[Illustration: Boston in 1790[1]]

[Footnote 1: From the _Massachusetts Magazine_, November, 1790.]

%188. The Cities.%--And how different these cities were from those of
our day! What a strange world Washington would find himself in if he
could come back and walk along the streets of the great city which now
stands on the banks of the Potomac and bears his name! He never in his
life saw a flagstone sidewalk, nor an asphalted street, nor a pane of
glass six feet square. He never heard a factory whistle; he never saw a
building ten stories high, nor an elevator, nor a gas jet, nor an
electric light; he never saw a hot-air furnace, nor entered a room
warmed by steam.

In the windows of shop after shop would be scores of articles familiar
enough to us, but so unknown to him that he could not even name them. He
never saw a sewing machine, nor a revolver, nor a rubber coat, nor a
rubber shoe, nor a steel pen, nor a piece of blotting paper, nor an
envelope, nor a postage stamp, nor a typewriter. He never struck a
match, nor sent a telegram, nor spoke through a telephone, nor touched
an electric bell. He never saw a railroad, though he had seen a rude
form of steamboat. He never saw a horse car, nor an omnibus, nor a
trolley car, nor a ferryboat. Fancy him boarding a street car to take a
ride. He would probably pay his fare with a "nickel." But the "nickel"
is a coin he never saw. Fancy him trying to understand the
advertisements that would meet his eye as he took his seat! Fancy him
staring from the window at a fence bright with theatrical posters, or at
a man rushing by on a bicycle!

[Illustration: Philadelphia in 1800 (Arch Street)]

%189. Newspapers and Magazines.%--A boy enters the car with half a
dozen daily newspapers all printed in the same city. In Washington's day
there were but four daily papers in the United States! On the news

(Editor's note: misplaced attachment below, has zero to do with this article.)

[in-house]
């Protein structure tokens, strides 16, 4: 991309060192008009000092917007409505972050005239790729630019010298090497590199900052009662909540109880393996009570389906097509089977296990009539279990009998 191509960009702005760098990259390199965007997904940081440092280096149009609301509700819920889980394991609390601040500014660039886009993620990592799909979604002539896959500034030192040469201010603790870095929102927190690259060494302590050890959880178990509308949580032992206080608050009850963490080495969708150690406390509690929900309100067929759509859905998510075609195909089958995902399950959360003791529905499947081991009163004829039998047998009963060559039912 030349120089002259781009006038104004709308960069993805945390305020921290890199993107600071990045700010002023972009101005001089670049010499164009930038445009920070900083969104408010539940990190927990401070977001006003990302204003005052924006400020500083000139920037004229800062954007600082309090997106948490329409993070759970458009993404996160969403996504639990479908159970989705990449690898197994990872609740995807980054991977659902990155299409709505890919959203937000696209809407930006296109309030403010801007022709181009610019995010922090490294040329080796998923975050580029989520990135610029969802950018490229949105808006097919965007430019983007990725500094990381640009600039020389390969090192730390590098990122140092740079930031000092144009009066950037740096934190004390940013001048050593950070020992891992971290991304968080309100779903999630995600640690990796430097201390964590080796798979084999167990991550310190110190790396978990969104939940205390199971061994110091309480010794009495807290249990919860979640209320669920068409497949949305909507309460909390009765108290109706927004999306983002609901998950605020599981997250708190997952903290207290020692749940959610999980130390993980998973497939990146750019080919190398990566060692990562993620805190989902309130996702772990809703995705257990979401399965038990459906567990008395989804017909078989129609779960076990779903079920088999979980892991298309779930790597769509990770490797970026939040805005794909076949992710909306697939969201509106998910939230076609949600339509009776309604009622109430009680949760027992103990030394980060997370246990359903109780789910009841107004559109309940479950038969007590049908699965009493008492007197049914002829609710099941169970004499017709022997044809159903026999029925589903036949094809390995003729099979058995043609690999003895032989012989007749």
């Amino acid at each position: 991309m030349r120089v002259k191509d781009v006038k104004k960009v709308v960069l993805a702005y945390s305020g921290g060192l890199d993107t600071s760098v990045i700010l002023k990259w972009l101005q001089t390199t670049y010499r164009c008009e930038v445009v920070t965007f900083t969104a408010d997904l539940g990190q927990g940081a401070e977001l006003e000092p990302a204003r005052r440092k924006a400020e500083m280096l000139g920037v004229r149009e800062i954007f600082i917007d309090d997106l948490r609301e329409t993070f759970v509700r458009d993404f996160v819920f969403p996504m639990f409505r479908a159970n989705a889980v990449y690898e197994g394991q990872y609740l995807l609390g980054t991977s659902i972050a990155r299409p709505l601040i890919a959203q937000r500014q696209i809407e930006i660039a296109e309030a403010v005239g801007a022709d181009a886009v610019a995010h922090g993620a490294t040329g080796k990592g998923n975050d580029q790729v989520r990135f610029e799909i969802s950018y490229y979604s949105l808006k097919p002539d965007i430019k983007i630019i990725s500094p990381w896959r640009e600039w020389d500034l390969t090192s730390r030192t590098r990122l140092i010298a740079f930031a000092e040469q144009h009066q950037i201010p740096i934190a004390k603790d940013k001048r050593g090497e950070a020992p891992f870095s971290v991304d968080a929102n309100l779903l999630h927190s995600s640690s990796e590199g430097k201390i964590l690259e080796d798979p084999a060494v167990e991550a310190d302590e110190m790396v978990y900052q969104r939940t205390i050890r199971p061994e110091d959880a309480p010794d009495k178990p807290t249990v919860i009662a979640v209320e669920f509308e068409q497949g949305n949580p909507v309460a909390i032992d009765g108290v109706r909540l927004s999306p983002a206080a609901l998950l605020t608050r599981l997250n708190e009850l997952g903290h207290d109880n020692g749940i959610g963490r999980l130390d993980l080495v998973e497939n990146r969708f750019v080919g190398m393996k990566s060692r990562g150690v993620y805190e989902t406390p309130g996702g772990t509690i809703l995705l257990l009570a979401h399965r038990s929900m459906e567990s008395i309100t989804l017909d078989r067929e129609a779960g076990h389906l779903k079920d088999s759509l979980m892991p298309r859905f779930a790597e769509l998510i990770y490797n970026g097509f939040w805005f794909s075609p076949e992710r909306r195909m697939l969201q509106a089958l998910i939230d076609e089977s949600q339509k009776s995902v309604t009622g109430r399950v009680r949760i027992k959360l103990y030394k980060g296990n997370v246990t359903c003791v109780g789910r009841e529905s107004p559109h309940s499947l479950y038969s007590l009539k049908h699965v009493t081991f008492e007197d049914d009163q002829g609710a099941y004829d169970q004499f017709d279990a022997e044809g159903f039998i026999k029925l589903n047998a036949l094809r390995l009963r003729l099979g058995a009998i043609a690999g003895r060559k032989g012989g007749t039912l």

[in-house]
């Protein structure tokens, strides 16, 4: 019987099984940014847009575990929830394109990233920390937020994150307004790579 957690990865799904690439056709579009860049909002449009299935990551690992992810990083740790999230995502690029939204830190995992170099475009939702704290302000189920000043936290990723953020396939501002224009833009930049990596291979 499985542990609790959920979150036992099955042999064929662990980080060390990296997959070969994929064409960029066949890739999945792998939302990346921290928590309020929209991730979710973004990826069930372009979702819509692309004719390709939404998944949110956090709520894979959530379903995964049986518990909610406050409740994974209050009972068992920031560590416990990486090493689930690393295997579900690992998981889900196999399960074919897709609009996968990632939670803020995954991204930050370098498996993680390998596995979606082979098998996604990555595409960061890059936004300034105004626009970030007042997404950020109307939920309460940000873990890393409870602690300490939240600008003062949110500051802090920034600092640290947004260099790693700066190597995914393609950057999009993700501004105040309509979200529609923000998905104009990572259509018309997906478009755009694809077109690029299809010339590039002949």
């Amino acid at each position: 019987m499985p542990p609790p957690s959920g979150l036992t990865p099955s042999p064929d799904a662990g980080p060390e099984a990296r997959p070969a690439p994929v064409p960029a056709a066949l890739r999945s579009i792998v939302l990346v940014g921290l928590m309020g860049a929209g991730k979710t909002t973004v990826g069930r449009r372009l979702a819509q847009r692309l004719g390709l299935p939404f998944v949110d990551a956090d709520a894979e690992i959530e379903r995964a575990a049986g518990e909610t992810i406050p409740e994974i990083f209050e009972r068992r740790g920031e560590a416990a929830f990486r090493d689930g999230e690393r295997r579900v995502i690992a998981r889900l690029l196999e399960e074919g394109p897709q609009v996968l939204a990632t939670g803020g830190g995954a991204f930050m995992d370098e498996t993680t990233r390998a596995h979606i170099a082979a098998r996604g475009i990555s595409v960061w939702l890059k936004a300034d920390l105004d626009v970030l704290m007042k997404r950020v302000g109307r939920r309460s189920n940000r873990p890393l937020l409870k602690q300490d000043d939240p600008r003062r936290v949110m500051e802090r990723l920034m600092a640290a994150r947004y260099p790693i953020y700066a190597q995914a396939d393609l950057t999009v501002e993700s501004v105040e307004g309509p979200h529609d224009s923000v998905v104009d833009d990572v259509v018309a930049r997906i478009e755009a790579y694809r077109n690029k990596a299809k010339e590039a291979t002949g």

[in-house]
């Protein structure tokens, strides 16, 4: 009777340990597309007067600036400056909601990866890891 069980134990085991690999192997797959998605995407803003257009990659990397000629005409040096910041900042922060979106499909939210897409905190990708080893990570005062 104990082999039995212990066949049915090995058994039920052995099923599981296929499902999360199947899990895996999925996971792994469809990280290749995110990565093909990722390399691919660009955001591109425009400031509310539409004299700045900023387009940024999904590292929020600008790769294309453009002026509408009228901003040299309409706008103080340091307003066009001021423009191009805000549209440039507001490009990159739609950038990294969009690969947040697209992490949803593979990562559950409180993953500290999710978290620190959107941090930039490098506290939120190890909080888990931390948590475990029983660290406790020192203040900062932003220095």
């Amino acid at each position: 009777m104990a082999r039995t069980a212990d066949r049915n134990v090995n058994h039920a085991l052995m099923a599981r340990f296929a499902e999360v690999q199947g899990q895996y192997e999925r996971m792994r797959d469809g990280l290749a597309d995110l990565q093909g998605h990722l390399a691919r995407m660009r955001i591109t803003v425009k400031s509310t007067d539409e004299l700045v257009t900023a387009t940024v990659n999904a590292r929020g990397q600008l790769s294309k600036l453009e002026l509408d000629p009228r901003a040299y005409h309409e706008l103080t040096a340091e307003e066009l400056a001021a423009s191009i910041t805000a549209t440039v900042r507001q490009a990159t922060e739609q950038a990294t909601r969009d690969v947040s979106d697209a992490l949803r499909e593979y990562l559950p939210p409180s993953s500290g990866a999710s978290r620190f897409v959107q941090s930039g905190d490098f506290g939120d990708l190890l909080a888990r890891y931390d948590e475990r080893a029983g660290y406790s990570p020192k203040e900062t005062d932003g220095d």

counter of a hotel, one sees twenty illustrated papers, and fifty
monthly magazines. In his day there was no illustrated paper, no
scientific periodical, no trade journal, and no such illustrated
magazines as _Harper's, Scribner's_, the _Century, St. Nicholas_. All
the printing done in the country was done on presses worked by hand.
To-day the Hoe octuple press can print 96,000 eight-page newspapers an
hour. To print this number on the hand press shown in the picture would
have taken so long that when the last newspaper was printed the first
would have been three months old!

[Illustration: A Franklin press]

[Illustration: A fire bucket [1]]

[Footnote 1: Original in the Pennsylvania Historical Society.]

%190. The Fire Service.%--the ambulance, the steam fire engine, the
hose cart, the hook and ladder company, the police patrol, the police
officer on the street corner, the letter carrier gathering the mail, the
district messenger boy, the express company, the delivery wagon of the
stores, have all come in since Washington died. In his day the law
required every householder in the city to be a fireman. His name might
not appear on the rolls of any of the fire companies, he might not help
to drag through the streets the lumbering tank which served as a fire
engine, but he must have in his hall, or beneath the stairs, or hanging
up behind his shop door, at least one leathern bucket inscribed with his
name, and a huge bag of canvas or of duck. Then, if he were aroused at
the dead of night by the cry of fire and the clanging of every church
bell in the town, he seized this bucket and his bag, and, while his
wife put a lighted candle in the window to illuminate the street, set
off for the fire. The smoke or the flame was his guide, for the custom
of indicating the place by a number of strokes on a bell had not yet
come in. When at last he arrived at the scene he found there no idle
spectators. Every one was busy. Some hurried into the building and
filled their sacks with such movable goods as came nearest to hand. Some
joined the line that stretched away to the water, and helped to pass the
full buckets to those who stood by the fire. Others took posts in a
second line, down which the empty buckets were hastened to the pump. The
house would often be half consumed when the shouting made known that the
engine had come. It was merely a pump mounted over a tank. Into the tank
the water from the buckets was poured, and it was pumped thence by the
efforts of a dozen men.

[Illustration: Fire engine of 1800[1]]

[Footnote 1: From an old cut]

%191. The Post Office.%--Washington sees a great wagon or a white
trolley car marked United States Mail, and on inquiry is told that the
money now spent by the government each year for the support of the post
offices would have more than paid the national debt when he was
President. He hears with amazement that there are now 75,000 post
offices, and recalls that in 1790 there were but seventy-five. He picks